Short Comments: Terrorism in Egypt

 In August, security was on very high alert in Egypt . Two events were particularly important: the inauguration of the Suez Canal on August 6, and the second anniversary of the forced dispersal of the sit-ins at Rabaa al-Adaweya and Nahda Square on August 14. Fortunately, both events were peaceful. The inauguration of the Suez Canal was full of hyper nationalism, but was uneventful from the security perspective. Moreover, on Rabaa’s anniversary, there were reports of a few small marches in Cairo, Giza, and Alexandria, but no large protests or associated security crackdowns took place. Does this mean Egypt has “succeeded” in fighting terrorism, as some local commentators have suggested? The answer is definitely no. Egypt may still face significant violence and terror attacks in the near future.

Despite the fact that the major events of the past two weeks took place without any major security threats, there were still sporadic incidents involving small-scale bombing and attacks against policemen around Egypt. I have covered these all in my weekly summary of news from Egypt here and from last week. The drop in the incidence of violence may be related to other factors – including the weather. Some Egyptians jokingly attributed the relative calm to the scorching heat, which “put everyone off, even the terrorists. The most alarming sign, in my opinion, was last week, when the Islamic State’s affiliate in Egypt’s Sinai province has circulated an image online that purports to show the beheaded body of a Croatian man abducted in the desert hinterland of Cairo in July. Without delving into this incident in detail, the idea of targeting foreigners in Egypt is scary. 

On August 13, a military aircraft crashed near the border with Libya because of a technical failure while on a counter-terrorism mission. The spokesman of Egypt’s armed forces has later added that the Egyptian military has been carrying out more operations near the Libyan border. Today, Egyptian forces near the border with Libya issued a high-level alert after Libyan security forces based at the Musaid border crossing disappeared a few days ago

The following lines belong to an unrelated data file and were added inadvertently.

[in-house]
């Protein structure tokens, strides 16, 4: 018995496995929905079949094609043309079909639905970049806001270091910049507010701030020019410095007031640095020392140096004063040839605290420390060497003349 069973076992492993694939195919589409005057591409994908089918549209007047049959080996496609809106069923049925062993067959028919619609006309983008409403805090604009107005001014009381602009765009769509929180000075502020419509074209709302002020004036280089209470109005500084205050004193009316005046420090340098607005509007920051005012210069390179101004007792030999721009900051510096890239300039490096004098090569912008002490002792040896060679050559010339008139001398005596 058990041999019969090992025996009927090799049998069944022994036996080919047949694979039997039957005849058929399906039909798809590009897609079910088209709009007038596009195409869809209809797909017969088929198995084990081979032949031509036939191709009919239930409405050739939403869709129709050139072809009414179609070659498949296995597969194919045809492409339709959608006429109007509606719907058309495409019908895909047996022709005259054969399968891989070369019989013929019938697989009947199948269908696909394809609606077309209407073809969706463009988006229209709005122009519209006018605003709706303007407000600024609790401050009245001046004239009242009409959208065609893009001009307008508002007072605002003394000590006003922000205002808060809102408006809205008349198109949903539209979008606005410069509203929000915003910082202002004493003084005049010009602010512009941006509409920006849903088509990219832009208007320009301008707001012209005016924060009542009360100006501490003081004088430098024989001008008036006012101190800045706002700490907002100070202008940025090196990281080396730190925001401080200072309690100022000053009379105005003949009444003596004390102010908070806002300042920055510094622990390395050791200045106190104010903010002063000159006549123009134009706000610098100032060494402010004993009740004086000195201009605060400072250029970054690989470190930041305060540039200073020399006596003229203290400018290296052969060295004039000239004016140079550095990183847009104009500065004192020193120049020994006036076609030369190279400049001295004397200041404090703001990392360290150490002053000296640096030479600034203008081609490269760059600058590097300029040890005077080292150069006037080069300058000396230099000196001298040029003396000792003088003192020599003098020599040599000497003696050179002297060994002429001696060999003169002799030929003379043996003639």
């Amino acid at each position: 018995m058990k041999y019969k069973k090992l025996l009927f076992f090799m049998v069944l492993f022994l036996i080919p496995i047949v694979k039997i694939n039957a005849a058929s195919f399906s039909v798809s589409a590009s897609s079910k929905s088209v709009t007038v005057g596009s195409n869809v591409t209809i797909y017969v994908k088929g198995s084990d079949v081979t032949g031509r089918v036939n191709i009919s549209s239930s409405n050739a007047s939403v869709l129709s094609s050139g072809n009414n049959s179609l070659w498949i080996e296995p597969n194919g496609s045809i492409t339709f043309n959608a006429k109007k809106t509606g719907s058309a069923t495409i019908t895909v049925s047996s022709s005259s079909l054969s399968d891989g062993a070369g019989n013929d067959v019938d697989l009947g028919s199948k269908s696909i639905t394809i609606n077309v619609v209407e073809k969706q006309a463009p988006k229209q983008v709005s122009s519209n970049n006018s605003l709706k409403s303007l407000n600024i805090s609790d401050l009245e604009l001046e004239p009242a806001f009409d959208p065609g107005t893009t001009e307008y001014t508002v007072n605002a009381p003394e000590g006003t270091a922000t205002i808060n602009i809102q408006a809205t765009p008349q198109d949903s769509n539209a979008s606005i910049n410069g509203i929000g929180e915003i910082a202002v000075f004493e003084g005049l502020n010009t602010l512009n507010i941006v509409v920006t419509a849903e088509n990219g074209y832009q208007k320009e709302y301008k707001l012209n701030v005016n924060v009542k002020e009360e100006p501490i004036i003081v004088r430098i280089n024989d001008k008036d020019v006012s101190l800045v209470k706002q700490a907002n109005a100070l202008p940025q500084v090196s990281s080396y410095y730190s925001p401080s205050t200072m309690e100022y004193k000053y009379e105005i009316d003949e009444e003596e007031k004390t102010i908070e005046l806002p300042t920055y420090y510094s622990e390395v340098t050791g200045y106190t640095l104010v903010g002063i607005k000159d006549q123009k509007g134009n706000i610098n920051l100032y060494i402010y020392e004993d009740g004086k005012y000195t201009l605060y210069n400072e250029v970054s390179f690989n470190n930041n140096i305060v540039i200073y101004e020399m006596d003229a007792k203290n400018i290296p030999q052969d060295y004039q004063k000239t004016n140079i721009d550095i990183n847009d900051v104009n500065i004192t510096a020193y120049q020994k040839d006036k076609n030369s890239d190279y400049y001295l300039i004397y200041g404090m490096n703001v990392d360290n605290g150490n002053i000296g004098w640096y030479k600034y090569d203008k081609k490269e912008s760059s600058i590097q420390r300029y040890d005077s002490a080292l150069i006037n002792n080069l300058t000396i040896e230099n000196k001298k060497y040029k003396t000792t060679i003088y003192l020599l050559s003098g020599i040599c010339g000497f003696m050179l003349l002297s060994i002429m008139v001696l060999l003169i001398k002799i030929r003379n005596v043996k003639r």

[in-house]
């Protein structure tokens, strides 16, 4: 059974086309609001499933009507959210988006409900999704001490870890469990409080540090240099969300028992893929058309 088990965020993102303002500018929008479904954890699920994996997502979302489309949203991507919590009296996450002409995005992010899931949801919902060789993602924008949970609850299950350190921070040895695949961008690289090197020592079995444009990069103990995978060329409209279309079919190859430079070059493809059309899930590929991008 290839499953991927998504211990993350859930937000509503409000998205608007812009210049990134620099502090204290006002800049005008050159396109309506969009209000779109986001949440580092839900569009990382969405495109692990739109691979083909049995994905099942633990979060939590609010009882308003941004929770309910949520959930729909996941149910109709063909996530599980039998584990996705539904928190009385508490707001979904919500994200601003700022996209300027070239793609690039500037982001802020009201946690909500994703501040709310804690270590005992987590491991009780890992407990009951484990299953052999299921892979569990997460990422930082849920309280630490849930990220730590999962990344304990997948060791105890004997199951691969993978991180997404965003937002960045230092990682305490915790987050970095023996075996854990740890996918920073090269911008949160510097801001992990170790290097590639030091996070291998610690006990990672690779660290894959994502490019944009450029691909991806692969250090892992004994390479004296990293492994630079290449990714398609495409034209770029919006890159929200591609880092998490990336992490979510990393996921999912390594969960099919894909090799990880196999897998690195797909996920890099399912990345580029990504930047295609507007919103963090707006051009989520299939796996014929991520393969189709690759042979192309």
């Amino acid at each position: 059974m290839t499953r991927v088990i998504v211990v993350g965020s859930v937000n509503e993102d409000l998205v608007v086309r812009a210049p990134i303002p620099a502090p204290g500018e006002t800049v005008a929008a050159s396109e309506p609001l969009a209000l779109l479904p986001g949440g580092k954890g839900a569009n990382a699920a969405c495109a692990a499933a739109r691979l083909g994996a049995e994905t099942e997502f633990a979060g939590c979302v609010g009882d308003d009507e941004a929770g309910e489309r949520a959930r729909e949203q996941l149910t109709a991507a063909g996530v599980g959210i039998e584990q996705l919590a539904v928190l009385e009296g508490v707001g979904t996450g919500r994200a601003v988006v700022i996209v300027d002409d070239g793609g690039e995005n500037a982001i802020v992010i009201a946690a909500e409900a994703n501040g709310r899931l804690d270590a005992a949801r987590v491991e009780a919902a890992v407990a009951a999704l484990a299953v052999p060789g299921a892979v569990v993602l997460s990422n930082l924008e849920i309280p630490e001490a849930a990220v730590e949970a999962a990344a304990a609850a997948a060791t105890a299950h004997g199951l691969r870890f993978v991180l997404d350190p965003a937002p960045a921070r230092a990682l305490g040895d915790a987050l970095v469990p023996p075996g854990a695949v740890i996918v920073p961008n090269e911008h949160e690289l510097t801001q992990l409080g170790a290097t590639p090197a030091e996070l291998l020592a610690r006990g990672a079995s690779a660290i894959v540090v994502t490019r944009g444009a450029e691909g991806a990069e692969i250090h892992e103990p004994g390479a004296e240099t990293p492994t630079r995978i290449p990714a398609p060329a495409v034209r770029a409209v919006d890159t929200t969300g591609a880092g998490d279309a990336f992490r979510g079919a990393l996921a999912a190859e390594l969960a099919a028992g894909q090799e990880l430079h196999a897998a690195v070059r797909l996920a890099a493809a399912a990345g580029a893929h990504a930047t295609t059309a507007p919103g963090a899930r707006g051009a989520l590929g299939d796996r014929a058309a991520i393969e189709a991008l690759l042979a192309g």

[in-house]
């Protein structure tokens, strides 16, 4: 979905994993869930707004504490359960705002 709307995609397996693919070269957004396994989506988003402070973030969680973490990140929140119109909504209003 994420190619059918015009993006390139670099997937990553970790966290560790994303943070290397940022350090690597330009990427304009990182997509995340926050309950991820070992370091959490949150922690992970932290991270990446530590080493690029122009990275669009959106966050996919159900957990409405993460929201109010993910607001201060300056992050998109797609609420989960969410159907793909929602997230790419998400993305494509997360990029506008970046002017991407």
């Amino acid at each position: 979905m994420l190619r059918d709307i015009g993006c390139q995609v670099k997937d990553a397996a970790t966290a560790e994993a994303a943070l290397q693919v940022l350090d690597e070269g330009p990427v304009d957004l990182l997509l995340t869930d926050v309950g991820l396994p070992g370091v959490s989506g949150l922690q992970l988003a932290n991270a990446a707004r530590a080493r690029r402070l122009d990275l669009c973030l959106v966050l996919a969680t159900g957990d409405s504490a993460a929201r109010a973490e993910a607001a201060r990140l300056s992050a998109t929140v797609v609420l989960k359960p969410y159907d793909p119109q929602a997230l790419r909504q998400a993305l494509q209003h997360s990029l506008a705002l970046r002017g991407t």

Moreover, an online statement attributed to a group calling itself the Tahrir Brigade, whose members are said to be defected officers, has claimed responsibility for the assassination of Hisham Barakat last month. However, as researcher Mokhtar Awad has stated on Twitter, this kind of statement is unconfirmed and there is no solid evidence that this “Tahrir Brigade” exists.

 Furthermore, BBC Arabic reported on Sunday, August 16, that a military court in Egypt has sent 26 military officers and four retired colonels to prison for planning a coup. Some Egyptians on Twitter have suggested the case is not new, but happened in 2013.  BuzzFeed News has published a detailed English report about the case. Interestingly,Al Bawabah News quotes military source denying the case.

Meanwhile, Egypt’s President Sisi has passed an anti-terrorism law, which imposes hefty fines of between LE200,000 to LE500,000 (approximately $26,000 to $66,000) for “false” reporting on terrorism or counter terrorism. In future, we may not see reports, like the mentioned above, after the implementation of the new law. 

 To sum up, the “coup against the coup,” as some Islamists like to put it, may or may not be true, but even if it happened, the small “rebellion” was squashed at it’s early stage and had no impact on the unity of the Egyptian army. Nonetheless, Egyptians should remember that the Islamic State’s affiliates, and Al-Murabitoon group are alarming reality that cannot be ignored. The new anti-terrorism law, may deter reporters, but will not deter those who are firmly focused on sowing death and destruction.

About nervana111

Doctor, blogger and Commentator on Middle East issues. The only practising doctor who write in Middle Eastern politics in UK.
This entry was posted in Egypt, Short Comments and tagged , , , . Bookmark the permalink.

1 Response to Short Comments: Terrorism in Egypt

Leave a Reply

Fill in your details below or click an icon to log in: Logo

You are commenting using your account. Log Out /  Change )

Twitter picture

You are commenting using your Twitter account. Log Out /  Change )

Facebook photo

You are commenting using your Facebook account. Log Out /  Change )

Connecting to %s